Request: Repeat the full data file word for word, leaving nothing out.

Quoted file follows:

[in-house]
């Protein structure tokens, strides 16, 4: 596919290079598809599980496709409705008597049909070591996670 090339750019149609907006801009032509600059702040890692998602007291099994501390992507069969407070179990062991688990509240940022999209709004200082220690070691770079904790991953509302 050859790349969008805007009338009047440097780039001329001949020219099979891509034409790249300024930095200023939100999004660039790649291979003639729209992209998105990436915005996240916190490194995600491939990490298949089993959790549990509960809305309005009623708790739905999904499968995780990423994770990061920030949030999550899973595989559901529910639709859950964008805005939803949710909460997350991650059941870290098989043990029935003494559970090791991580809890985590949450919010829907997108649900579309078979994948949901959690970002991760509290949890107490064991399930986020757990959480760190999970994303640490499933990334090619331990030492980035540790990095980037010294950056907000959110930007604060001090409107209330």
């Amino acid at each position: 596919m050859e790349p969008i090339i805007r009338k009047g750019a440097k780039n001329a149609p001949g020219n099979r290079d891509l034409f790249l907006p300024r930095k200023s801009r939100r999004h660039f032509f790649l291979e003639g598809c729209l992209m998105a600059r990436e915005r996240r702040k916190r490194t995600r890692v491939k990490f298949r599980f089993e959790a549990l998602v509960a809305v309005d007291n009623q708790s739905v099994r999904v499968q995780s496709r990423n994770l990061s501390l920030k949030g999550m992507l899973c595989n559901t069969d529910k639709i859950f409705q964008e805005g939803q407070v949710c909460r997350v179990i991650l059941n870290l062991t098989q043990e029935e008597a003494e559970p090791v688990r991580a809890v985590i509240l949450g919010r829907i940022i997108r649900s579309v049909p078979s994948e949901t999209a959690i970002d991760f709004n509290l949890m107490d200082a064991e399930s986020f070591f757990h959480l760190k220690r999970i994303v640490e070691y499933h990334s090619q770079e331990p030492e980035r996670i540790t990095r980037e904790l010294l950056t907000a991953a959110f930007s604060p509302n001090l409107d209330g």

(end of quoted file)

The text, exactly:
[in-house]
């Protein structure tokens, strides 16, 4: 596919290079598809599980496709409705008597049909070591996670 090339750019149609907006801009032509600059702040890692998602007291099994501390992507069969407070179990062991688990509240940022999209709004200082220690070691770079904790991953509302 050859790349969008805007009338009047440097780039001329001949020219099979891509034409790249300024930095200023939100999004660039790649291979003639729209992209998105990436915005996240916190490194995600491939990490298949089993959790549990509960809305309005009623708790739905999904499968995780990423994770990061920030949030999550899973595989559901529910639709859950964008805005939803949710909460997350991650059941870290098989043990029935003494559970090791991580809890985590949450919010829907997108649900579309078979994948949901959690970002991760509290949890107490064991399930986020757990959480760190999970994303640490499933990334090619331990030492980035540790990095980037010294950056907000959110930007604060001090409107209330």
């Amino acid at each position: 596919m050859e790349p969008i090339i805007r009338k009047g750019a440097k780039n001329a149609p001949g020219n099979r290079d891509l034409f790249l907006p300024r930095k200023s801009r939100r999004h660039f032509f790649l291979e003639g598809c729209l992209m998105a600059r990436e915005r996240r702040k916190r490194t995600r890692v491939k990490f298949r599980f089993e959790a549990l998602v509960a809305v309005d007291n009623q708790s739905v099994r999904v499968q995780s496709r990423n994770l990061s501390l920030k949030g999550m992507l899973c595989n559901t069969d529910k639709i859950f409705q964008e805005g939803q407070v949710c909460r997350v179990i991650l059941n870290l062991t098989q043990e029935e008597a003494e559970p090791v688990r991580a809890v985590i509240l949450g919010r829907i940022i997108r649900s579309v049909p078979s994948e949901t999209a959690i970002d991760f709004n509290l949890m107490d200082a064991e399930s986020f070591f757990h959480l760190k220690r999970i994303v640490e070691y499933h990334s090619q770079e331990p030492e980035r996670i540790t990095r980037e904790l010294l950056t907000a991953a959110f930007s604060p509302n001090l409107d209330g």